What a pleasant surprise this book was! I strongly dislike the Uglies series and had a sense that Leviathan would be a "boy book" (whatever that means), but it turns out it was highly enjoyable.PlotBasically, a heavily altered retelling of the initiation of World War I. It follows two protagonists: Alek, the orphaned son of the murdered Austrian archduke, and Deryn, a girl disguising herself as a boy in order to fly on a Darwinist airbeast. She will be flying against the Clankers, the sections of Europe that rely on machinery.Clankers v. Darwinists... who will win? I'm a Clanker through and through, so reading about the strange ships made out of several animals was just confusing to me. It seemed too implausible to bother wrapping my head around. On the other hand, the scenes where Alek-- on the run from German forces trying to kill him-- was operating the Stormwalker were so fascinating to me. I loved the heroic effect it gave him. Mr. Fancypants here can run in the dark!CharactersI have a lot of room in my heart for Alek and Deryn! Deryn especially was making a lot of progress in the best-character category during the first half (not that I didn't like Alek, it's just that Deryn seemed cooler). But then Alek came out of nowhere and now I think I probably like him the best. I was freaking out when his disguise was in jeopardy... poor little thing was just trying to give them medicine! And the part where he cried about his parents? Would you were real, Alek, so I could hug you! Sniff.And an honorable mention goes out to Volger. What a tool, but in the best way possible. Other Things on My HeartI regret reading this so quickly; I feel I did the book a disservice. The ending was very blurry and I was starting to feel less enthusiastic, but for some reason I decided to keep going. I liked the small, small, small hints of romantic feelings directed from Deryn to Alek. She's in control of herself for the most part, but allows those binoculars of hers to stay on Alek's face for a liiiiiitle longer than necessary. And even if, over the course of the series, their relationship never turns into a reciprocal romance (but I'm sure it will!), I truly feel like these two kids could make the greatest duo of bffs EVER. And, just for repetition's sake, I like Alek better than Deryn! Pretty much every review I've read has been givin' Deryn all the love, so I thought I'd chime in with some Alek support. :)Lastly: What is in those eggs, goshdangit? And why does Dr. Barlow have to be so sly? I was comically protective of Alek's secrets, so whenever she let on that she knew something, I was all "BACK OFF, WOMAN!" Ha.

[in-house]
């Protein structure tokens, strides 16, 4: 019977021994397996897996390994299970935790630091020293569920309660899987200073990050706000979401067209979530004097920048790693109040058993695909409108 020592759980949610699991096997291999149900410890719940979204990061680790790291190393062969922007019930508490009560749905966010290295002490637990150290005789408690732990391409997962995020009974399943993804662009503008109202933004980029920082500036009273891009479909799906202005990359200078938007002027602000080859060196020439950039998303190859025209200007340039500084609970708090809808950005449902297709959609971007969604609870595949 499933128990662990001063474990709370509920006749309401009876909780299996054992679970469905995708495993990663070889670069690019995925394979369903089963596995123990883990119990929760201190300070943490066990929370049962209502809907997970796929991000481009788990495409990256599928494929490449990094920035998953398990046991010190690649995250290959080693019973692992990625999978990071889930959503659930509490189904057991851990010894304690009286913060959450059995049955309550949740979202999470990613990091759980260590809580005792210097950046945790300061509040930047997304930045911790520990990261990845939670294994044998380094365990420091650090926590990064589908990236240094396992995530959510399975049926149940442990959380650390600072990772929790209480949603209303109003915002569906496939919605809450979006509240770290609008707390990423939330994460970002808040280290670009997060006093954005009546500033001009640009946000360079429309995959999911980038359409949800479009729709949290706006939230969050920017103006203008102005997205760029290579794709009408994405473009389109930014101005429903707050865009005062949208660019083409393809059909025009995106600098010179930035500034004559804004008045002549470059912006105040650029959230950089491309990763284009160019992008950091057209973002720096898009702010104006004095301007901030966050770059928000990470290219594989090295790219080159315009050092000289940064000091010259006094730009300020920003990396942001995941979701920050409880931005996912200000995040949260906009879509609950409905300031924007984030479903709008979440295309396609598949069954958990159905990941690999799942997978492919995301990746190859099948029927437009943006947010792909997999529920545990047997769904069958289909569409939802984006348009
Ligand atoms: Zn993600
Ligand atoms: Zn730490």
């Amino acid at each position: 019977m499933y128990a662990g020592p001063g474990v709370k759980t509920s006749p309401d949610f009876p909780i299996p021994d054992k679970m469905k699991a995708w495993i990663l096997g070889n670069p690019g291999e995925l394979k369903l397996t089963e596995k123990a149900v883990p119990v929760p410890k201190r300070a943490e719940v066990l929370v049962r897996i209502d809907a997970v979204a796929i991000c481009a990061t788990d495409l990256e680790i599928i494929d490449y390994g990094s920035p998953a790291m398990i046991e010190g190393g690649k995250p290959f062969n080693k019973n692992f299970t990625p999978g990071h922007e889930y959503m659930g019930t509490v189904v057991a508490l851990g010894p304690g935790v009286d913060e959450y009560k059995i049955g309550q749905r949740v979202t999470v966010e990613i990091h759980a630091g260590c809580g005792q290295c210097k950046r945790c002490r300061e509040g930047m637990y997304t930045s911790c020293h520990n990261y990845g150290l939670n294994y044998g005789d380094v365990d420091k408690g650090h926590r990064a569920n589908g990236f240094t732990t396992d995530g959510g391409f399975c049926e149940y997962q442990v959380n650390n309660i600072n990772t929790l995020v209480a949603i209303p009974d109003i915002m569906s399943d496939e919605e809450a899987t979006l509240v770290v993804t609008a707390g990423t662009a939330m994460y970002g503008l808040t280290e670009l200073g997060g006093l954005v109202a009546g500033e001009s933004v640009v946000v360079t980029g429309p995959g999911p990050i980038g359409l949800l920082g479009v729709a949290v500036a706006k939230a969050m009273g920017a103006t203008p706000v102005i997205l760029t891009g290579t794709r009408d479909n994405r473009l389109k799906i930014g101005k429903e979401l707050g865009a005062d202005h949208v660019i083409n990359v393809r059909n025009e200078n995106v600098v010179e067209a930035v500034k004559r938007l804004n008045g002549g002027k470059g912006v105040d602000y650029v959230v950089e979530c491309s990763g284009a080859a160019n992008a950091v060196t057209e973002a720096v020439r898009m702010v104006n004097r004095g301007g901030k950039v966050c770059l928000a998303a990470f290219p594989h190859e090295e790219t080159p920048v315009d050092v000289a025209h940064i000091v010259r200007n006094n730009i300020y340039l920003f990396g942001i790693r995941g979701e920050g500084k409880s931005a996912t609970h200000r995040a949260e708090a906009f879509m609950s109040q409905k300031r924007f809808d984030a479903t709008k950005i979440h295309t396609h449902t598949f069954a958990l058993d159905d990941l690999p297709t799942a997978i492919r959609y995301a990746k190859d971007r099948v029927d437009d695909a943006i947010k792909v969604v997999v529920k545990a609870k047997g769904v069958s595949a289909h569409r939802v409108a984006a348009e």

• Mike
    2019-02-16 06:26